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Short term bicycle parking

Bicycle parking facilities are sometimes classified into Class 1 and Class 2 facilities; Class One being lockers or enclosed areas and Class Two being unprotected stands or racks. The Santa Cruz bicycle parking ordinance, for example, uses this system .

Nowadays, however, most communities divide parking facilities into those that provide acceptable long-term or short-term parking. Short-term bicycle parking is usually defined as being two hours or less, such as might be necessary outside a store, or for visitors to an office building or Government service center. Both Portland and Denver recommend racks be within 50 feet of the main entrance to the building, or entrances that are frequently used by cyclists. The Palo Alto bicycle parking ordinance actually requires the furthest bicycle parking rack to be no further away from an office entrance than the nearest car parking space! Other critical factors for short-term parking are that it be:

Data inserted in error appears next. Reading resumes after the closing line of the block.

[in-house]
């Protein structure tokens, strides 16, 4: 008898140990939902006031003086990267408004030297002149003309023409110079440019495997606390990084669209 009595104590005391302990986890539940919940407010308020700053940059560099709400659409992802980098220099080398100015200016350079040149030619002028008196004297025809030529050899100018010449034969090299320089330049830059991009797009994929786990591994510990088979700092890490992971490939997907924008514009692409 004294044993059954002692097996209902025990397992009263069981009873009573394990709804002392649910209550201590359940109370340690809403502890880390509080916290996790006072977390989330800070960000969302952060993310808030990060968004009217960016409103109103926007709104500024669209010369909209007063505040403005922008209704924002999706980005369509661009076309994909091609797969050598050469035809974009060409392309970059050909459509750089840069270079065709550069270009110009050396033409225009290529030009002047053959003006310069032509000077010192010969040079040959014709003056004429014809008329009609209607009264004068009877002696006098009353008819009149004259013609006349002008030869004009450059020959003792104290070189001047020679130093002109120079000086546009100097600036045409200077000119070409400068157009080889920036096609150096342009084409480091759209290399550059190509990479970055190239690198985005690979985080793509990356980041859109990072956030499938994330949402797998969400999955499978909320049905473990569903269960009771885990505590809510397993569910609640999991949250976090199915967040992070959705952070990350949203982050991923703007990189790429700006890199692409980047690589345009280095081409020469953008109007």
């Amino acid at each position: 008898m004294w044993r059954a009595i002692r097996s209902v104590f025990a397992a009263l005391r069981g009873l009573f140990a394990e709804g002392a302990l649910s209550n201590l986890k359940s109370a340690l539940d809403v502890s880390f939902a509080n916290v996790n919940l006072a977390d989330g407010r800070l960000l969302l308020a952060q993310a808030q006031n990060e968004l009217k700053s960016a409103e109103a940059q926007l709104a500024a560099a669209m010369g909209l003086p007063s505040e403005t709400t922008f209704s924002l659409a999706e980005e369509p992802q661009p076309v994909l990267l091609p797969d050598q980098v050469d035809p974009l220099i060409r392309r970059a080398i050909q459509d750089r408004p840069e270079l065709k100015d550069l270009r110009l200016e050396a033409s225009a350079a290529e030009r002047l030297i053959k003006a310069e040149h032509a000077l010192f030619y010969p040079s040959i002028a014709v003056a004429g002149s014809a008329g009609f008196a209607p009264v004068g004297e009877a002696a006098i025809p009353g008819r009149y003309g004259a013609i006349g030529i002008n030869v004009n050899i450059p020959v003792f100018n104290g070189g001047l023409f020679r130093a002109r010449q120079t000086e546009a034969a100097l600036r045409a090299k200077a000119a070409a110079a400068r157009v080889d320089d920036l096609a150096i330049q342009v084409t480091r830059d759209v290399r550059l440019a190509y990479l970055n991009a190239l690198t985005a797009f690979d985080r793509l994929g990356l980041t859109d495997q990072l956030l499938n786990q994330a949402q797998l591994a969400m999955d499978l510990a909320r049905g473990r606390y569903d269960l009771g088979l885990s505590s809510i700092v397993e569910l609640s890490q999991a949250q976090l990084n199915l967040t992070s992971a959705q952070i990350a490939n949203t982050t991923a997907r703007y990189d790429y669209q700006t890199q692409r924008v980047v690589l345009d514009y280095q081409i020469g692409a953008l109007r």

• well distributed.† i.e. itís likely better to have four or five racks spread out along one city block rather than a group of four or five racks mid-block
  • visible to the cyclist
  • in areas of high pedestrian activity, to discourage would-be thieves

In downtown Iowa City, bikes can be locked to parking meters that have been adapted for the purpose.





bicycle parking
  1. planning to install bike parking
  2. finding a good location
  3. choosing the type of rack
  4. short-term parking
  5. long term parking
  6. spacing and siting standards
  7. covered parking
  8. signs
  9. amount of parking


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